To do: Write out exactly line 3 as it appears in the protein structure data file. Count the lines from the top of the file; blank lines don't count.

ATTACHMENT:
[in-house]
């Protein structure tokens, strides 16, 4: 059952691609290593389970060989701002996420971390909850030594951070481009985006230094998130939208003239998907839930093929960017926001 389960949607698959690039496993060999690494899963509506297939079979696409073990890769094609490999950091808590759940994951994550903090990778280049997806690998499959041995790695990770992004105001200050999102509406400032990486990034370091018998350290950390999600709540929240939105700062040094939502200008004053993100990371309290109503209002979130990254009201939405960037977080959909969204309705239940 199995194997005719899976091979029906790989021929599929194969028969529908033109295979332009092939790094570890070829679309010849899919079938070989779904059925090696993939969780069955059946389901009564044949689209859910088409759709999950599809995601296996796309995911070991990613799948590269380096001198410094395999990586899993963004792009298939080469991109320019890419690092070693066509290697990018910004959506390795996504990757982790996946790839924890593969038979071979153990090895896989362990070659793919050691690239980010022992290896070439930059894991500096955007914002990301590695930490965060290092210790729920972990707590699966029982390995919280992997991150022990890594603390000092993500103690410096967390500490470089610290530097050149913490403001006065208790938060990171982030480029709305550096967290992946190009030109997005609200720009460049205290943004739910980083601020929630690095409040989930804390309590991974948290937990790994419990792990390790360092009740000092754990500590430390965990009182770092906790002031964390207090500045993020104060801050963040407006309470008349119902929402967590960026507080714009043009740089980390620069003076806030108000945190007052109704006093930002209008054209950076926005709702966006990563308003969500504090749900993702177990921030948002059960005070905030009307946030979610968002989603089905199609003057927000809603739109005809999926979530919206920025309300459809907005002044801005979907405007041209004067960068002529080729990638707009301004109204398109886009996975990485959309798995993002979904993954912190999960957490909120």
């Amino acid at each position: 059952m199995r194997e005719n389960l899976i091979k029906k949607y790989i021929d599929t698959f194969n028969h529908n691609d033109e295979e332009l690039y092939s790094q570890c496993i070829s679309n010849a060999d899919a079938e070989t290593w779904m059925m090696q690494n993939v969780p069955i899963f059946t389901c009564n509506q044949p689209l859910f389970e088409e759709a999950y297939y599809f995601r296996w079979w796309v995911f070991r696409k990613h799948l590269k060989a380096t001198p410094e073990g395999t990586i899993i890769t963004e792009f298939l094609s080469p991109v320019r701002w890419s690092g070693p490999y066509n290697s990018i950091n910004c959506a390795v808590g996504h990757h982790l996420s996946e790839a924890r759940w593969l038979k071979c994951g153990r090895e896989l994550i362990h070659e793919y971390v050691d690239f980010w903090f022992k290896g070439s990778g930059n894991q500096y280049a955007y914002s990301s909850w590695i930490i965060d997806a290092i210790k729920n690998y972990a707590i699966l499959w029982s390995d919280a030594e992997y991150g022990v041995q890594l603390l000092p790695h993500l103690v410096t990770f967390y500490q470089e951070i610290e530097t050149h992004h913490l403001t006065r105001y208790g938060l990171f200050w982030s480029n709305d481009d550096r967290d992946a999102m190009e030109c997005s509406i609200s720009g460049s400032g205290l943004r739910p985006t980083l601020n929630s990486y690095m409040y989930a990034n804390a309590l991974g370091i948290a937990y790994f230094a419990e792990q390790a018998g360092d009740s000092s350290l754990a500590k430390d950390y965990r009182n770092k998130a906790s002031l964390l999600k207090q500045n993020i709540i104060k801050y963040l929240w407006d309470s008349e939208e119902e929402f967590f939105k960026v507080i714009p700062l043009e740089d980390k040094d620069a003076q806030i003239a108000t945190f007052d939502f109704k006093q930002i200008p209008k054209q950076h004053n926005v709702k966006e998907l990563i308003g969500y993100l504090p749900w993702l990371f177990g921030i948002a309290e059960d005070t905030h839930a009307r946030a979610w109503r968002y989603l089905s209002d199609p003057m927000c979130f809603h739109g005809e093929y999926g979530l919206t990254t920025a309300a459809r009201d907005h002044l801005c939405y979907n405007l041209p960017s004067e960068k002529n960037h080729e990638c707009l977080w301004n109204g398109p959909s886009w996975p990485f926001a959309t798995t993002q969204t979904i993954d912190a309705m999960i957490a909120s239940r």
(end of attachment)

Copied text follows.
């Amino acid at each position: 059952m199995r194997e005719n389960l899976i091979k029906k949607y790989i021929d599929t698959f194969n028969h529908n691609d033109e295979e332009l690039y092939s790094q570890c496993i070829s679309n010849a060999d899919a079938e070989t290593w779904m059925m090696q690494n993939v969780p069955i899963f059946t389901c009564n509506q044949p689209l859910f389970e088409e759709a999950y297939y599809f995601r296996w079979w796309v995911f070991r696409k990613h799948l590269k060989a380096t001198p410094e073990g395999t990586i899993i890769t963004e792009f298939l094609s080469p991109v320019r701002w890419s690092g070693p490999y066509n290697s990018i950091n910004c959506a390795v808590g996504h990757h982790l996420s996946e790839a924890r759940w593969l038979k071979c994951g153990r090895e896989l994550i362990h070659e793919y971390v050691d690239f980010w903090f022992k290896g070439s990778g930059n894991q500096y280049a955007y914002s990301s909850w590695i930490i965060d997806a290092i210790k729920n690998y972990a707590i699966l499959w029982s390995d919280a030594e992997y991150g022990v041995q890594l603390l000092p790695h993500l103690v410096t990770f967390y500490q470089e951070i610290e530097t050149h992004h913490l403001t006065r105001y208790g938060l990171f200050w982030s480029n709305d481009d550096r967290d992946a999102m190009e030109c997005s509406i609200s720009g460049s400032g205290l943004r739910p985006t980083l601020n929630s990486y690095m409040y989930a990034n804390a309590l991974g370091i948290a937990y790994f230094a419990e792990q390790a018998g360092d009740s000092s350290l754990a500590k430390d950390y965990r009182n770092k998130a906790s002031l964390l999600k207090q500045n993020i709540i104060k801050y963040l929240w407006d309470s008349e939208e119902e929402f967590f939105k960026v507080i714009p700062l043009e740089d980390k040094d620069a003076q806030i003239a108000t945190f007052d939502f109704k006093q930002i200008p209008k054209q950076h004053n926005v709702k966006e998907l990563i308003g969500y993100l504090p749900w993702l990371f177990g921030i948002a309290e059960d005070t905030h839930a009307r946030a979610w109503r968002y989603l089905s209002d199609p003057m927000c979130f809603h739109g005809e093929y999926g979530l919206t990254t920025a309300a459809r009201d907005h002044l801005c939405y979907n405007l041209p960017s004067e960068k002529n960037h080729e990638c707009l977080w301004n109204g398109p959909s886009w996975p990485f926001a959309t798995t993002q969204t979904i993954d912190a309705m999960i957490a909120s239940r």